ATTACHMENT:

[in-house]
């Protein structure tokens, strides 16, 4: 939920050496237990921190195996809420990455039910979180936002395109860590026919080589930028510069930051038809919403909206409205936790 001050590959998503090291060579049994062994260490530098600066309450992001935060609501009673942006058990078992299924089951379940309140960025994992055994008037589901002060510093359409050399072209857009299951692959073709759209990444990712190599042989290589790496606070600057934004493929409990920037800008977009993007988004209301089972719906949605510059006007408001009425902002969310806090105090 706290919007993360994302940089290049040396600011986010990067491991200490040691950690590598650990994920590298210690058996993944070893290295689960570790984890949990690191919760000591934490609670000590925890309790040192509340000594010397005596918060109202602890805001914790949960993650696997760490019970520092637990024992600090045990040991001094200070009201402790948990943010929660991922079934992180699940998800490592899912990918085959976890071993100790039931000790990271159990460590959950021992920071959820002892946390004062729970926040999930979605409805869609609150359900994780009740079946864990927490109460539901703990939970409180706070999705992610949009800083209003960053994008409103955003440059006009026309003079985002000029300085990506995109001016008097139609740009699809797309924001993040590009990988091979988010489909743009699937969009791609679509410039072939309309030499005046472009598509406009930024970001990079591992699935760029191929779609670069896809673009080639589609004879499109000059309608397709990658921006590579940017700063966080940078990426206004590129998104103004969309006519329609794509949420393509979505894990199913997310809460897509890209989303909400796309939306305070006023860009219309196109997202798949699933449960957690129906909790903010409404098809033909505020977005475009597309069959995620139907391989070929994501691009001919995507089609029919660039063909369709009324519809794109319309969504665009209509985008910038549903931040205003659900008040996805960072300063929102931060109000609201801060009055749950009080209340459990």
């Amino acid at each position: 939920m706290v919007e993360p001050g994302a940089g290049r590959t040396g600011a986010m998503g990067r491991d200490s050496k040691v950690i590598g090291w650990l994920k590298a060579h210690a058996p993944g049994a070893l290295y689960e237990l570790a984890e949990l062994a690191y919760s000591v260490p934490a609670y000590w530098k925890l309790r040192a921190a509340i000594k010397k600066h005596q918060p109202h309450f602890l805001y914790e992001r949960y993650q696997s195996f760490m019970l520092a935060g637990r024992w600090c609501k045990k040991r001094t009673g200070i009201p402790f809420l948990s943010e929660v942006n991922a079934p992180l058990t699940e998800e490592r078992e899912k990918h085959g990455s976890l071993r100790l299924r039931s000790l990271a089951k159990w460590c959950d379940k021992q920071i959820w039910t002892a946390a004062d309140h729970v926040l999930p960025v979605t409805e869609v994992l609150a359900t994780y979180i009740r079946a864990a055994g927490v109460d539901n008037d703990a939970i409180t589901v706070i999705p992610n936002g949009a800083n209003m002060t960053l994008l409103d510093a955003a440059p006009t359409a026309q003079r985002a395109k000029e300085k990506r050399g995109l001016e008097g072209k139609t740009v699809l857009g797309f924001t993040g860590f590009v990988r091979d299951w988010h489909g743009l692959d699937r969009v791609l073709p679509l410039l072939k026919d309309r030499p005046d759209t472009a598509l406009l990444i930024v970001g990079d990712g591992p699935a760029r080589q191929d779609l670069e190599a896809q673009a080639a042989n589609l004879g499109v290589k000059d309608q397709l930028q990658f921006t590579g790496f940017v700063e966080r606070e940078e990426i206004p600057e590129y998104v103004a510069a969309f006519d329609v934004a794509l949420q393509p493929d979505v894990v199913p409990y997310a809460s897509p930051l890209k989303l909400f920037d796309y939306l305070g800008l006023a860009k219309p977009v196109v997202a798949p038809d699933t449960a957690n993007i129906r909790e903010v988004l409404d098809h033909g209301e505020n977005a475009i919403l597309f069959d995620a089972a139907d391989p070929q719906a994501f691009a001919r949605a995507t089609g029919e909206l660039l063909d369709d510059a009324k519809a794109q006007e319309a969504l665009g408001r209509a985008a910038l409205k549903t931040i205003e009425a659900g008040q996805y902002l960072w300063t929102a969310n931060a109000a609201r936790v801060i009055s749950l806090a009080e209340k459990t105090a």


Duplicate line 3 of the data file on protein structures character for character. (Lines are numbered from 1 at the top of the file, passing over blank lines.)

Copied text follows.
């Amino acid at each position: 939920m706290v919007e993360p001050g994302a940089g290049r590959t040396g600011a986010m998503g990067r491991d200490s050496k040691v950690i590598g090291w650990l994920k590298a060579h210690a058996p993944g049994a070893l290295y689960e237990l570790a984890e949990l062994a690191y919760s000591v260490p934490a609670y000590w530098k925890l309790r040192a921190a509340i000594k010397k600066h005596q918060p109202h309450f602890l805001y914790e992001r949960y993650q696997s195996f760490m019970l520092a935060g637990r024992w600090c609501k045990k040991r001094t009673g200070i009201p402790f809420l948990s943010e929660v942006n991922a079934p992180l058990t699940e998800e490592r078992e899912k990918h085959g990455s976890l071993r100790l299924r039931s000790l990271a089951k159990w460590c959950d379940k021992q920071i959820w039910t002892a946390a004062d309140h729970v926040l999930p960025v979605t409805e869609v994992l609150a359900t994780y979180i009740r079946a864990a055994g927490v109460d539901n008037d703990a939970i409180t589901v706070i999705p992610n936002g949009a800083n209003m002060t960053l994008l409103d510093a955003a440059p006009t359409a026309q003079r985002a395109k000029e300085k990506r050399g995109l001016e008097g072209k139609t740009v699809l857009g797309f924001t993040g860590f590009v990988r091979d299951w988010h489909g743009l692959d699937r969009v791609l073709p679509l410039l072939k026919d309309r030499p005046d759209t472009a598509l406009l990444i930024v970001g990079d990712g591992p699935a760029r080589q191929d779609l670069e190599a896809q673009a080639a042989n589609l004879g499109v290589k000059d309608q397709l930028q990658f921006t590579g790496f940017v700063e966080r606070e940078e990426i206004p600057e590129y998104v103004a510069a969309f006519d329609v934004a794509l949420q393509p493929d979505v894990v199913p409990y997310a809460s897509p930051l890209k989303l909400f920037d796309y939306l305070g800008l006023a860009k219309p977009v196109v997202a798949p038809d699933t449960a957690n993007i129906r909790e903010v988004l409404d098809h033909g209301e505020n977005a475009i919403l597309f069959d995620a089972a139907d391989p070929q719906a994501f691009a001919r949605a995507t089609g029919e909206l660039l063909d369709d510059a009324k519809a794109q006007e319309a969504l665009g408001r209509a985008a910038l409205k549903t931040i205003e009425a659900g008040q996805y902002l960072w300063t929102a969310n931060a109000a609201r936790v801060i009055s749950l806090a009080e209340k459990t105090a």